§ SIR ROBERT PEEL
thought that the House would act most prudently by confining its consideration to the question whether any further object would be gained by continuing the commitment of the hon. Member for Limerick. He had yielded precedence to his right hon. Friend (Mr. Shaw) solely in the belief that the discussion would be limited to that point. His impression, confirmed by all that had passed, was deep regret that it had been found necessary to subject a Member to restraint, and thus to interfere with the discharge of his duty towards his constituents. All that would influence him would be the consideration whether it was necessary for the maintenance of the authority of the House that the restraint should continue. He felt bound to say that it was not, and should therefore give no opposition to the Motion in the hands of the Speaker. He had been prepared to take this course irrespective of the auspicious event referred to by the hon. Member. He apprehended that the claim for the usual fees would have been made and enforced, whether the Motion had come from his right hon. Friend or from the hon. and learned Member for Cork; and the protest would prevent any personal acquiescence in what seemed opposed to principle in the mind of the hon. Member for Limerick. He rejoiced in the opportunity of permitting him to resume his functions in the House, entertaining a sincere belief that the authority of the House had been sufficiently vindicated, not merely by the punishment inflicted, but by the almost universal feeling among Irish Members that they were entitled to take part in the Legislature for the whole Empire. Not a 1201 few of them had rendered important services by undertaking and discharging duties on Committees.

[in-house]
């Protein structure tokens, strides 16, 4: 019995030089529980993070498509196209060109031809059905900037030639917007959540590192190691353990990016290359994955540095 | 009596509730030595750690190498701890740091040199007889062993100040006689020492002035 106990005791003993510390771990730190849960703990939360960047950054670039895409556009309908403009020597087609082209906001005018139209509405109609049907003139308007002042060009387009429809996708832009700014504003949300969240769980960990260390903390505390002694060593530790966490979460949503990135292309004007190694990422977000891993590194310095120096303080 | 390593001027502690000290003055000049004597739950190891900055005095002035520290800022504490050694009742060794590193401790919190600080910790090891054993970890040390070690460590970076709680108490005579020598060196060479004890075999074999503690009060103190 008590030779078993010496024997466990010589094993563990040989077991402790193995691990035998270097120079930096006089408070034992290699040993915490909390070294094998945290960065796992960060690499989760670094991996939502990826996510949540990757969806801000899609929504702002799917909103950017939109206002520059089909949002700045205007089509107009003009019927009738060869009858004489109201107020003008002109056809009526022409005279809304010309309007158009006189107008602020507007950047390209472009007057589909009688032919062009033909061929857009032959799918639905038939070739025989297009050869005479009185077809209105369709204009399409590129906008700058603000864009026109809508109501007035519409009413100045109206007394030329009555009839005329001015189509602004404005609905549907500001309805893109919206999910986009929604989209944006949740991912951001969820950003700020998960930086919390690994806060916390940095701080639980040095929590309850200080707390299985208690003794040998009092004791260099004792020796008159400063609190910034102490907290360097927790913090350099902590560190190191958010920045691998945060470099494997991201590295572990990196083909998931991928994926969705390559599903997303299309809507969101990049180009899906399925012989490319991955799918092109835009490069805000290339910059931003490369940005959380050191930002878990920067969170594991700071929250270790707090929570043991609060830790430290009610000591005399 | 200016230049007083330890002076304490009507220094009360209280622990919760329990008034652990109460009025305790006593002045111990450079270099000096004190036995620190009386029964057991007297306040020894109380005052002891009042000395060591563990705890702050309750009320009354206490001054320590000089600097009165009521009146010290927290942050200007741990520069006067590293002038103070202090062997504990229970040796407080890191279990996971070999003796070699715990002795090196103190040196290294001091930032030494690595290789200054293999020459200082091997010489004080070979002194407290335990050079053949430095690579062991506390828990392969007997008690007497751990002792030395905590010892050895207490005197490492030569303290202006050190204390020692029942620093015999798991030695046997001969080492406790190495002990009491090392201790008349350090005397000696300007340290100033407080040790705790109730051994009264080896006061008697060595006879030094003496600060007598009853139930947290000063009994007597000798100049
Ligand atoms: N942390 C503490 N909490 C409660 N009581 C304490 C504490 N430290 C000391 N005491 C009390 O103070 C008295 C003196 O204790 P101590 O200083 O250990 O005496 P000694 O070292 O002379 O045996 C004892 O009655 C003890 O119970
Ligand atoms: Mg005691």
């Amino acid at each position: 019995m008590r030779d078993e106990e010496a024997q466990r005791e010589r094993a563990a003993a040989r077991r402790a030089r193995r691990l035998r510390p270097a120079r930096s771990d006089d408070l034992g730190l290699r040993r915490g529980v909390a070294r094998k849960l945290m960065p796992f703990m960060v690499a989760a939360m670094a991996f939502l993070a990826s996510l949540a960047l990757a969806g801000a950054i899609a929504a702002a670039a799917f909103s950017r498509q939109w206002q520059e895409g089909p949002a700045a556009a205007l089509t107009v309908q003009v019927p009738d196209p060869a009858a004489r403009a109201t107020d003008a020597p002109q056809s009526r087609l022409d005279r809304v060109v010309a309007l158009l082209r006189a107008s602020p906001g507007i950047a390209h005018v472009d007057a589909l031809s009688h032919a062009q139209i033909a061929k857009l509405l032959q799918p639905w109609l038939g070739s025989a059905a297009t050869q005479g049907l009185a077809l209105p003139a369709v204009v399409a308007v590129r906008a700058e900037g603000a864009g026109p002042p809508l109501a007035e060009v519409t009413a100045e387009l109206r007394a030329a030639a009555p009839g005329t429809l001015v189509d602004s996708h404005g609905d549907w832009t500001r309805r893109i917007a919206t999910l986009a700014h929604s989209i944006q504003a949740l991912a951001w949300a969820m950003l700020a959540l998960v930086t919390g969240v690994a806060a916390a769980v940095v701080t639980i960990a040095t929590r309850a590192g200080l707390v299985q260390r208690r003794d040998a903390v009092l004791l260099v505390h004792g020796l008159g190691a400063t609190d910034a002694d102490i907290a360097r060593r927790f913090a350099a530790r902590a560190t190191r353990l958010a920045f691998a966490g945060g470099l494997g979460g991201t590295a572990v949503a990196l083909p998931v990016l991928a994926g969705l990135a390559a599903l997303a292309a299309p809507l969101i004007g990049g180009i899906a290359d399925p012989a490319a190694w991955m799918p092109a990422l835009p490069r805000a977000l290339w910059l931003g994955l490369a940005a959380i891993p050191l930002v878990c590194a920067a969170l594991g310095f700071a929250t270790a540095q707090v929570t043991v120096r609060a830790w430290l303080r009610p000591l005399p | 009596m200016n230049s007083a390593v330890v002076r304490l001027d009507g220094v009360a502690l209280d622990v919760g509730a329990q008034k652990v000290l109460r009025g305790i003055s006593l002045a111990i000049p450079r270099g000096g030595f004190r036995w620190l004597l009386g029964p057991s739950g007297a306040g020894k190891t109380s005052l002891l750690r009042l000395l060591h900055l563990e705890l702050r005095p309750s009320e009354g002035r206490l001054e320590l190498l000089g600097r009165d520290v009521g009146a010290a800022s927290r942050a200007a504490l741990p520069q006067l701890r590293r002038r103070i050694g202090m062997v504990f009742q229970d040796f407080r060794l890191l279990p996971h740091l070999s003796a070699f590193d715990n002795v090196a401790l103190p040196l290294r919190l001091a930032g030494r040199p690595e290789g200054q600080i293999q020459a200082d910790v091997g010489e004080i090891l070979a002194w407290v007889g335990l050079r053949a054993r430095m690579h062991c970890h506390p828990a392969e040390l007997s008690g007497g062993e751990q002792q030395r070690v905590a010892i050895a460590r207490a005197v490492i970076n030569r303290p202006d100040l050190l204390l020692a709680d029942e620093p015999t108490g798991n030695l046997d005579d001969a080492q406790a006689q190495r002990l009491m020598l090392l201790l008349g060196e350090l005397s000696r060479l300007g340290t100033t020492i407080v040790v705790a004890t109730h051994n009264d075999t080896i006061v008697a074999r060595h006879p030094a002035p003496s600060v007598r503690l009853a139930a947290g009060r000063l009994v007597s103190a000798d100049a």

§ Motion carried nem. con.